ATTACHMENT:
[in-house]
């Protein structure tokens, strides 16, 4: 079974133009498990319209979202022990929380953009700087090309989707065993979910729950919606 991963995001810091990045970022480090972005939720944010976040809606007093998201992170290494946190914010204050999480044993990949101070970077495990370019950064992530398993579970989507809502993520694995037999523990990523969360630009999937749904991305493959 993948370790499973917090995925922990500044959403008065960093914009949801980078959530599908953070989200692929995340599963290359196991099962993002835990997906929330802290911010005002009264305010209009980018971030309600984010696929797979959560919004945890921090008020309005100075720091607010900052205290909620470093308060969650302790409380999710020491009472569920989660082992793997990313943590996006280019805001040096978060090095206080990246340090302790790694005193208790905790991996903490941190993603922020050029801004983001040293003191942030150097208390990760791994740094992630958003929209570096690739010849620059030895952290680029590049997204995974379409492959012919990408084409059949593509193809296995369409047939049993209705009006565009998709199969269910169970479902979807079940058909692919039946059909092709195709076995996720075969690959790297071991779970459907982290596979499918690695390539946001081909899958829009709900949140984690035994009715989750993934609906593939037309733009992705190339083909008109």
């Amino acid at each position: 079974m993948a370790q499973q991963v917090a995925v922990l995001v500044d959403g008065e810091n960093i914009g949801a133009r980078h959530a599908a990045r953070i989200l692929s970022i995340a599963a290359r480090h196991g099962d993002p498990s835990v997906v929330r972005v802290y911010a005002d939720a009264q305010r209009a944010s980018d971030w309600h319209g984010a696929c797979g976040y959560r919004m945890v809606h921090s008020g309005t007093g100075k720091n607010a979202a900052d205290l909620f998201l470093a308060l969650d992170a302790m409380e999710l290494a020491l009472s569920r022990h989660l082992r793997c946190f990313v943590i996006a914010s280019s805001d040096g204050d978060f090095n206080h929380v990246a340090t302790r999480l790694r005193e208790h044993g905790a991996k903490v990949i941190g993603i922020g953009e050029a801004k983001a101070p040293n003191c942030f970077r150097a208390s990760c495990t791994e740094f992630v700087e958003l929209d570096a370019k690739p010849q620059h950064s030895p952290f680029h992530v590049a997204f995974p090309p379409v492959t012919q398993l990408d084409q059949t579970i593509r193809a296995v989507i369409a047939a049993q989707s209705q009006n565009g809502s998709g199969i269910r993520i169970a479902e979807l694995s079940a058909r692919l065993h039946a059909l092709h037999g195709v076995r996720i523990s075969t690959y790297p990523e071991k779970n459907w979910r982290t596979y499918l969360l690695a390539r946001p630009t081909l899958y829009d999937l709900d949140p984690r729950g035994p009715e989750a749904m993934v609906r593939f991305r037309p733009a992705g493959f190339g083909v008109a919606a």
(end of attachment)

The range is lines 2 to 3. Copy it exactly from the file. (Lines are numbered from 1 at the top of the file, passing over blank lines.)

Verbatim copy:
């Protein structure tokens, strides 16, 4: 079974133009498990319209979202022990929380953009700087090309989707065993979910729950919606 991963995001810091990045970022480090972005939720944010976040809606007093998201992170290494946190914010204050999480044993990949101070970077495990370019950064992530398993579970989507809502993520694995037999523990990523969360630009999937749904991305493959 993948370790499973917090995925922990500044959403008065960093914009949801980078959530599908953070989200692929995340599963290359196991099962993002835990997906929330802290911010005002009264305010209009980018971030309600984010696929797979959560919004945890921090008020309005100075720091607010900052205290909620470093308060969650302790409380999710020491009472569920989660082992793997990313943590996006280019805001040096978060090095206080990246340090302790790694005193208790905790991996903490941190993603922020050029801004983001040293003191942030150097208390990760791994740094992630958003929209570096690739010849620059030895952290680029590049997204995974379409492959012919990408084409059949593509193809296995369409047939049993209705009006565009998709199969269910169970479902979807079940058909692919039946059909092709195709076995996720075969690959790297071991779970459907982290596979499918690695390539946001081909899958829009709900949140984690035994009715989750993934609906593939037309733009992705190339083909008109």
């Amino acid at each position: 079974m993948a370790q499973q991963v917090a995925v922990l995001v500044d959403g008065e810091n960093i914009g949801a133009r980078h959530a599908a990045r953070i989200l692929s970022i995340a599963a290359r480090h196991g099962d993002p498990s835990v997906v929330r972005v802290y911010a005002d939720a009264q305010r209009a944010s980018d971030w309600h319209g984010a696929c797979g976040y959560r919004m945890v809606h921090s008020g309005t007093g100075k720091n607010a979202a900052d205290l909620f998201l470093a308060l969650d992170a302790m409380e999710l290494a020491l009472s569920r022990h989660l082992r793997c946190f990313v943590i996006a914010s280019s805001d040096g204050d978060f090095n206080h929380v990246a340090t302790r999480l790694r005193e208790h044993g905790a991996k903490v990949i941190g993603i922020g953009e050029a801004k983001a101070p040293n003191c942030f970077r150097a208390s990760c495990t791994e740094f992630v700087e958003l929209d570096a370019k690739p010849q620059h950064s030895p952290f680029h992530v590049a997204f995974p090309p379409v492959t012919q398993l990408d084409q059949t579970i593509r193809a296995v989507i369409a047939a049993q989707s209705q009006n565009g809502s998709g199969i269910r993520i169970a479902e979807l694995s079940a058909r692919l065993h039946a059909l092709h037999g195709v076995r996720i523990s075969t690959y790297p990523e071991k779970n459907w979910r982290t596979y499918l969360l690695a390539r946001p630009t081909l899958y829009d999937l709900d949140p984690r729950g035994p009715e989750a749904m993934v609906r593939f991305r037309p733009a992705g493959f190339g083909v008109a919606a």